What really amazes me about “The Walking Dead” isn’t that people survive in a postapocalyptic world, but that they want to. The laundry alone looks exhausting.
And yet while you’re not (currently) surrounded by a hungry herd of reanimated corpses, you might very well be living like Rick and Maggie: starting and ending each day in fear.
That’s because you have your own “zombies” to contend with — slow-moving, persistent, loathsome problems that keep surfacing. They may come in the form of money or health issues, work tension or your mother. Look away from your screen for a minute and dozens of emails lift their hungry heads. Your social media, text messages, to-do list, all of it can feel like one groaning mass, sucking the life out of you.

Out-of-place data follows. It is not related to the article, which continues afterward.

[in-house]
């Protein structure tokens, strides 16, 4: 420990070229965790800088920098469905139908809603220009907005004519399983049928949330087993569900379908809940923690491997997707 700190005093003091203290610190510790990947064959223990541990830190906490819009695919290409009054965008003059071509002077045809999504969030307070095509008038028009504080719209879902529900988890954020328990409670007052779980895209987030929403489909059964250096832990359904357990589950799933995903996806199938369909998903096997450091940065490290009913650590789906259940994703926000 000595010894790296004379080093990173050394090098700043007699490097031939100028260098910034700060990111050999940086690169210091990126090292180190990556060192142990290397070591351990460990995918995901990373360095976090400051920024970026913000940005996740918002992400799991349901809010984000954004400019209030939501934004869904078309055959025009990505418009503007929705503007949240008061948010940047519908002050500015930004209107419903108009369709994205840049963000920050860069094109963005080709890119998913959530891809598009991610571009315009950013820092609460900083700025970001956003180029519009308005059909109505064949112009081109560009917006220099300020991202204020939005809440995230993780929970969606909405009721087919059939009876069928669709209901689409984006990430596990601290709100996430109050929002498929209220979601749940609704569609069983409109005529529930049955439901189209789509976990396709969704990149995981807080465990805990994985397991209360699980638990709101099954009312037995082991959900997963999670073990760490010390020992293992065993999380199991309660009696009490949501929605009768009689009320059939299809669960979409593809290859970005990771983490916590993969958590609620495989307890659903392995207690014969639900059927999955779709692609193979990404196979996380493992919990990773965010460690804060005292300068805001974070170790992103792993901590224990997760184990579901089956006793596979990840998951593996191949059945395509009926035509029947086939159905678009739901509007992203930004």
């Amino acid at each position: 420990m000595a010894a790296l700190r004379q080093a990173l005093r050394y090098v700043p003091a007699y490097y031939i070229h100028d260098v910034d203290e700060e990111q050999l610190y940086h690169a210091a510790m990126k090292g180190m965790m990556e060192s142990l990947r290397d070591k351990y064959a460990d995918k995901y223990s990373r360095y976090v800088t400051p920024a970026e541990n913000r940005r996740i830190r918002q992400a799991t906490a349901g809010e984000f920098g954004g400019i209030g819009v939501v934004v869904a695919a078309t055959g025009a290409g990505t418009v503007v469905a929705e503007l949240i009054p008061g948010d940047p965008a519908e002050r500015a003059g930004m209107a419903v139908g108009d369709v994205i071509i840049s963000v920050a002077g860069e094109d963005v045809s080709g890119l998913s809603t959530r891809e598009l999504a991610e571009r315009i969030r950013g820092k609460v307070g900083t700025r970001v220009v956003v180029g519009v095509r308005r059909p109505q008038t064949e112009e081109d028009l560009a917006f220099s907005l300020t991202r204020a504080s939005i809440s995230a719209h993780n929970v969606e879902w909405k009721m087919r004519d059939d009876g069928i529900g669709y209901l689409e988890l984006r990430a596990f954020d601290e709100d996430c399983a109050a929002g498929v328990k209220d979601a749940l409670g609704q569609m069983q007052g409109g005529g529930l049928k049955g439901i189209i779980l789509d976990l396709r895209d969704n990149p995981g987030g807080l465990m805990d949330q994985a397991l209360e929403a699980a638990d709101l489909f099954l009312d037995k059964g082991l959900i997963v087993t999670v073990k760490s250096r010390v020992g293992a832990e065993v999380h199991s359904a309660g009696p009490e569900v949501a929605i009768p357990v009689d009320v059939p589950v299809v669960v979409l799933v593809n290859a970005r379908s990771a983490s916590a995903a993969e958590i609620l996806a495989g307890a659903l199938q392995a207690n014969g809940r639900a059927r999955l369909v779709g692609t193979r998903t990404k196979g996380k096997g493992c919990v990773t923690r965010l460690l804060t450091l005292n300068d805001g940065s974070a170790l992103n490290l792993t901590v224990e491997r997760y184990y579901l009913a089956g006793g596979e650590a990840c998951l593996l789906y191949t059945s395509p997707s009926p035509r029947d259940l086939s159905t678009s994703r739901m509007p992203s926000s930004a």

My point is this: When you feel like you’re doing nothing but getting by, then you are the Walking Dead.
The difference between surviving and thriving is the quality and duration of your focus. If you’re on edge and worried about getting through the next day, you’re in survival mode. When you can see further and experience the moment more deeply, you begin to thrive. Any stress expert will tell you that to do this, you must engage your relaxation “muscle” — and that requires training and practice.
Here are three of my favorite, and maybe surprising, ways to go from surviving to thriving (and shift out of zombie mode).